Rinehart calls for tax reform, less red tape

Article by Ticky Fullerton courtesy of the Australian

Major tax reform and cutting red tape is imperative if Australia is to attract the investment to help it recover from COVID-19.

That’s the message from mining magnate Gina Rinehart in an exclusive interview to be aired tonight on Sky News’s The Alliance.

It follows the unusually prescriptive comments from RBA governor Philip Lowe on Wednesday that the government should have a strong focus on making Australia “a great place for businesses to expand, invest, innovate or hire people”. Lowe cited a need for reform in tax, innovation and in industrial relations.

Rinehart has been calling for reform for many years, but says with the coronavirus crisis it is time for governments to walk the talk if Australia is to attract the ­investment needed to drive productivity.

“With COVID-19 putting Australia into recession, with skyrocketing debts and interest, after already suffering four years of severe drought and extensive bushfires, we should no longer be talking about cutting tax and government tape. We need to let our economy recover and significantly cut tax and tape now.”

Rinehart’s Hancock Prospecting is the majority owner of Australia’s single largest iron ore mine Roy Hill, a $10bn project with a heavy haul railway running over 340km and purpose-built port ­facilities. With the iron ore price remarkably resilient throughout the crisis, Roy Hill has been fully open for business. From the start, the success of the project was underpinned by US investment. “We needed to borrow more than $US7bn ($11bn), which was quite a task, given this became the largest largely greenfield debt funding for a mainland resource project in the world’s history,” Rinehart says.

“We are proud to say we are ahead of time paying back the 19 major banks and five export credit agencies and have given General Electric’s magnificent train locomotives a very warm welcome in the Pilbara!”

As of January 30, 2019, 3874 loaded ore trains have delivered over 123 million tonnes to port.

Rinehart is clearly an admirer of the reform agenda in the US under Donald Trump that has ­attracted Australian business dollars, including the $2bn investment from packaging pioneer Anthony Pratt.

Both Aussie rich listers attended the US President’s State Dinner, along with Scott Morrison.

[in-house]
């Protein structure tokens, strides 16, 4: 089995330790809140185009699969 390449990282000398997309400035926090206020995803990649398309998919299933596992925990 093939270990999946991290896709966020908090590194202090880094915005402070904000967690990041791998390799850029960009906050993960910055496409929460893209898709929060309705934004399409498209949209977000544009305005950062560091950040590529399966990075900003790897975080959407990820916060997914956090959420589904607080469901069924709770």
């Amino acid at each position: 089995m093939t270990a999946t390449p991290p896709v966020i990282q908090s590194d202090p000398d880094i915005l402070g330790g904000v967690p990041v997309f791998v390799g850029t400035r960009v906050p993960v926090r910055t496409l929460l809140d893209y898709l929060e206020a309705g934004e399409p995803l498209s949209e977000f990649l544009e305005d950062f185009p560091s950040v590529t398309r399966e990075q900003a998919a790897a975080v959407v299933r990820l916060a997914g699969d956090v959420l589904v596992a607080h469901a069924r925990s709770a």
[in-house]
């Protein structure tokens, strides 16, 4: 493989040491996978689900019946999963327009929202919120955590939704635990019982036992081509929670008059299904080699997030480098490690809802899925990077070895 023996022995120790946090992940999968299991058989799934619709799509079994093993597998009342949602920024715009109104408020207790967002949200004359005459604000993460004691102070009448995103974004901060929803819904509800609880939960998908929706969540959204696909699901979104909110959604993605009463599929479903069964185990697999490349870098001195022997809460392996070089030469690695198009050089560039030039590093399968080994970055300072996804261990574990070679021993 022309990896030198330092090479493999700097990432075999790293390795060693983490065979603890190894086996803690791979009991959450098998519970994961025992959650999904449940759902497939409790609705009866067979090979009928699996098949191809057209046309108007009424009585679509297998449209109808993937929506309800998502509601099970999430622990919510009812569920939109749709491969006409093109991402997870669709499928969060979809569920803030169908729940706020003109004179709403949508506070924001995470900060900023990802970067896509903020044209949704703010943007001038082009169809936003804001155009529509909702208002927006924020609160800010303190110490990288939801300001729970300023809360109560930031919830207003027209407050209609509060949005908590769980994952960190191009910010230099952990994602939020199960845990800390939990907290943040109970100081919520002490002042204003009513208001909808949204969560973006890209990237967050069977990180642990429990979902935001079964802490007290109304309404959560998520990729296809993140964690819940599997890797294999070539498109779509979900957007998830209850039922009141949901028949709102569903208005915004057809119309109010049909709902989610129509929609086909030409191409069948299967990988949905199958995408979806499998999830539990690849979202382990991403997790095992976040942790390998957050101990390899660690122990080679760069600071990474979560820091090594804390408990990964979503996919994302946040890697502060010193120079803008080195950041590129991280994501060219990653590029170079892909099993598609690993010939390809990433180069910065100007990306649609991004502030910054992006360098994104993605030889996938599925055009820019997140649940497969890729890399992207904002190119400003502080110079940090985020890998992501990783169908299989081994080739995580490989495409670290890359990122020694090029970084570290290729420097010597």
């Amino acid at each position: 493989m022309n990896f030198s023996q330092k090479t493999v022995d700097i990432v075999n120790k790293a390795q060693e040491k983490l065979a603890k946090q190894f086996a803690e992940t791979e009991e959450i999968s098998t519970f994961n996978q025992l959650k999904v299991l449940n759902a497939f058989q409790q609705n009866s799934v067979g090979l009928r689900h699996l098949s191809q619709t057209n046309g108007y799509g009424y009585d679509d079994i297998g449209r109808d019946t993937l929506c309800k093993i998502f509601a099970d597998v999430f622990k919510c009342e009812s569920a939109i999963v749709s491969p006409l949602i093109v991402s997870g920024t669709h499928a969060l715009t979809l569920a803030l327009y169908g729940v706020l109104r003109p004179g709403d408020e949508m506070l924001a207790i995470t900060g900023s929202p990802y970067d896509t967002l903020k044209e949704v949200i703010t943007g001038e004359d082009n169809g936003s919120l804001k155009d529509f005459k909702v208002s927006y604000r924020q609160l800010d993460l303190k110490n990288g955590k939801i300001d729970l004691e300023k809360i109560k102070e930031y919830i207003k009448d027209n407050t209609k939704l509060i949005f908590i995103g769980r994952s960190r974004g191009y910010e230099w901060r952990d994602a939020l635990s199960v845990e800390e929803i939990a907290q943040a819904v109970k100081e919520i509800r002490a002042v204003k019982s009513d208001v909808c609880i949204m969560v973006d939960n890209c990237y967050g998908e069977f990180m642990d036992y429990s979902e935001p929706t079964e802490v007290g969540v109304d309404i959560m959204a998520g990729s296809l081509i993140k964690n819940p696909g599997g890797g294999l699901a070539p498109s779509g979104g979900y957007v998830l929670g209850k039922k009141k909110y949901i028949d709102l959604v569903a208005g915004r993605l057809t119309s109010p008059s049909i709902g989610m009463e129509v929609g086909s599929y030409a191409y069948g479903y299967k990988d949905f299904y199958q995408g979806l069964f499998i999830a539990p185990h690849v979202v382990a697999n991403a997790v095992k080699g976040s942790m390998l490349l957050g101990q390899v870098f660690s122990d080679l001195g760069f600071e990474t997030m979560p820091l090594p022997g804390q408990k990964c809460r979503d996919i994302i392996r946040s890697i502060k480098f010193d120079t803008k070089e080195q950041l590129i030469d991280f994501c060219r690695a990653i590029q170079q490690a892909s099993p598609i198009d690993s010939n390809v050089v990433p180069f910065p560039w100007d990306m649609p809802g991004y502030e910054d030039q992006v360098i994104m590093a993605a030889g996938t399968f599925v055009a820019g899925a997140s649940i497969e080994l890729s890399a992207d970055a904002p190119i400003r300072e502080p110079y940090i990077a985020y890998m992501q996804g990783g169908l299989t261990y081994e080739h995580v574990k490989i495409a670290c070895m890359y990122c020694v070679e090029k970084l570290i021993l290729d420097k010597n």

“The US is the biggest investor in Australia,” says Rinehart, “and I hope they will want to continue to invest in Australia, because investment is essential for our companies to expand, enable jobs and for Australian living standards to rise.

“I know President Trump thanked my friend, Anthony, for investing in the US. Of course, for people and companies to want to invest in Australia, it is very important we make our country attractive to investment. And I don’t think we are doing this enough. We should get a better understanding of what is happening under President Trump.”

Hancock Prospecting, a sponsor of The Alliance, states that Roy Hill was subject to more than 4000 government approvals, permits and licences prior to construction. The mining and cattle queen wants to see more American know-how and efficiency flow Australia’s way.

“US is a world leader in technology, automation and robotics, which along with cutting red tape and taxes is critical to improving productivity and competitiveness in Australian businesses. This is what we are already doing in agriculture and at Roy Hill with drones, automation of drills and robotics.”

Rinehart also believes that the pandemic has exposed vulnerability in Australia’s supply chains, from health to defence.

“We have recently had to learn via COVID-19 that although with our high costs Australia is in general not a manufacturing country, we need to become more self-sufficient in medications, hospital equipment and other hospital needs, and to be able to keep our communication and electricity generation functioning, without being dependent on bits and pieces from overseas. For some time, I have been concerned that this is also true for our defence needs — we cannot rely on parts from overseas. We should have the capability to make what we need on our own shores.”

However, she argues that to be able to do all this, Australia needs to address the reality that the nation’s costs are too high.

“We must cut the biggest part of those costs, taxes and tape, to encourage investment. History has shown that propping up industries with government handouts isn’t the best solution.”

Rinehart is now personally weighing in to fight the pandemic. She is funding a new study that has just been given TGA approval to see a better hospital protocol for treating ­patients with COVID-19. “Our trial will involve both inpatients and outpatients, and randomised ­options for treatments, from hydroxychloroquine, zinc, azithromycin and intravenous vitamin C, to other options with less of these medications.”

The Alliance airs Thursday at 8pm on Sky News

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